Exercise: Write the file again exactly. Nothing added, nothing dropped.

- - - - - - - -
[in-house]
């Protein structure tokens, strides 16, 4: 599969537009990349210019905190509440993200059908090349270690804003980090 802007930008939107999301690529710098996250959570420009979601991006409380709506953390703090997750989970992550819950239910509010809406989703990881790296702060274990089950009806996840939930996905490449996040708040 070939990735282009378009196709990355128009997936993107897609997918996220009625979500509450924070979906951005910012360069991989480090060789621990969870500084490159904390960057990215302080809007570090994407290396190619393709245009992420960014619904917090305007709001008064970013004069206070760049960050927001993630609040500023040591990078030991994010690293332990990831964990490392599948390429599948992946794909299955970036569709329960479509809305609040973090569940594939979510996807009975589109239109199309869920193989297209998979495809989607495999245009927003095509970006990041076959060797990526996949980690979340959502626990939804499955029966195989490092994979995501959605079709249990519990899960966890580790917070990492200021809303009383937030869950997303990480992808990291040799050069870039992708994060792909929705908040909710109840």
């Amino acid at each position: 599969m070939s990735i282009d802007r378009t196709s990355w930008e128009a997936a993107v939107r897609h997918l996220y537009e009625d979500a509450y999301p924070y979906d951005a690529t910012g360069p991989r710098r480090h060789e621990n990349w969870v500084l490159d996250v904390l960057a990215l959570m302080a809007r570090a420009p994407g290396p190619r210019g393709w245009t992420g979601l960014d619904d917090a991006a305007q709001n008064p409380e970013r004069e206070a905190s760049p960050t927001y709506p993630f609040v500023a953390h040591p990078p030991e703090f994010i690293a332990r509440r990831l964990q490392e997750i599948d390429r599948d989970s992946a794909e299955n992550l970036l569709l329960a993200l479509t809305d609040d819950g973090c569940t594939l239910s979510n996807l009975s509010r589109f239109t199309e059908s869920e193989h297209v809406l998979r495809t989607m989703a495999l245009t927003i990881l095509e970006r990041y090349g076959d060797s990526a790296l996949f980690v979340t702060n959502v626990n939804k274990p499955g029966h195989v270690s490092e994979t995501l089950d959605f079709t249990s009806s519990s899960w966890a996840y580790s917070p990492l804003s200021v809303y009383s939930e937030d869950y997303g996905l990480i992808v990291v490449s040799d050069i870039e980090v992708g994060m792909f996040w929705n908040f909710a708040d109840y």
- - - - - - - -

[in-house]
């Protein structure tokens, strides 16, 4: 599969537009990349210019905190509440993200059908090349270690804003980090 802007930008939107999301690529710098996250959570420009979601991006409380709506953390703090997750989970992550819950239910509010809406989703990881790296702060274990089950009806996840939930996905490449996040708040 070939990735282009378009196709990355128009997936993107897609997918996220009625979500509450924070979906951005910012360069991989480090060789621990969870500084490159904390960057990215302080809007570090994407290396190619393709245009992420960014619904917090305007709001008064970013004069206070760049960050927001993630609040500023040591990078030991994010690293332990990831964990490392599948390429599948992946794909299955970036569709329960479509809305609040973090569940594939979510996807009975589109239109199309869920193989297209998979495809989607495999245009927003095509970006990041076959060797990526996949980690979340959502626990939804499955029966195989490092994979995501959605079709249990519990899960966890580790917070990492200021809303009383937030869950997303990480992808990291040799050069870039992708994060792909929705908040909710109840």
């Amino acid at each position: 599969m070939s990735i282009d802007r378009t196709s990355w930008e128009a997936a993107v939107r897609h997918l996220y537009e009625d979500a509450y999301p924070y979906d951005a690529t910012g360069p991989r710098r480090h060789e621990n990349w969870v500084l490159d996250v904390l960057a990215l959570m302080a809007r570090a420009p994407g290396p190619r210019g393709w245009t992420g979601l960014d619904d917090a991006a305007q709001n008064p409380e970013r004069e206070a905190s760049p960050t927001y709506p993630f609040v500023a953390h040591p990078p030991e703090f994010i690293a332990r509440r990831l964990q490392e997750i599948d390429r599948d989970s992946a794909e299955n992550l970036l569709l329960a993200l479509t809305d609040d819950g973090c569940t594939l239910s979510n996807l009975s509010r589109f239109t199309e059908s869920e193989h297209v809406l998979r495809t989607m989703a495999l245009t927003i990881l095509e970006r990041y090349g076959d060797s990526a790296l996949f980690v979340t702060n959502v626990n939804k274990p499955g029966h195989v270690s490092e994979t995501l089950d959605f079709t249990s009806s519990s899960w966890a996840y580790s917070p990492l804003s200021v809303y009383s939930e937030d869950y997303g996905l990480i992808v990291v490449s040799d050069i870039e980090v992708g994060m792909f996040w929705n908040f909710a708040d109840y």